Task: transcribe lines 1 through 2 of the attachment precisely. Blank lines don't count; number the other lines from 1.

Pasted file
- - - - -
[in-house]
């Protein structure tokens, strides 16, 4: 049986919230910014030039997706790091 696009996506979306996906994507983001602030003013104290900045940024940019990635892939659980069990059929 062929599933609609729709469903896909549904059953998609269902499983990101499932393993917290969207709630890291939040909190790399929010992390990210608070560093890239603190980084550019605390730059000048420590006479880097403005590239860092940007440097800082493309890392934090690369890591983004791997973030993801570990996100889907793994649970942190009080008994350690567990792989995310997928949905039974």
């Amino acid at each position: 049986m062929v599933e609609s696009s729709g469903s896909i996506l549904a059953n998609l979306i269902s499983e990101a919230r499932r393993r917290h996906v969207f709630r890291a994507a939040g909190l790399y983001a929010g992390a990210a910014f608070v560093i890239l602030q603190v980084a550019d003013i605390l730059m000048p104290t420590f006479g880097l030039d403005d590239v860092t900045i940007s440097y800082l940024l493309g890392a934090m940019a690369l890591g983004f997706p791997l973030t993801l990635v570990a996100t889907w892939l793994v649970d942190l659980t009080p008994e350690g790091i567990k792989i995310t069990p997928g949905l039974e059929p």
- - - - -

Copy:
[in-house]
């Protein structure tokens, strides 16, 4: 049986919230910014030039997706790091 696009996506979306996906994507983001602030003013104290900045940024940019990635892939659980069990059929 062929599933609609729709469903896909549904059953998609269902499983990101499932393993917290969207709630890291939040909190790399929010992390990210608070560093890239603190980084550019605390730059000048420590006479880097403005590239860092940007440097800082493309890392934090690369890591983004791997973030993801570990996100889907793994649970942190009080008994350690567990792989995310997928949905039974």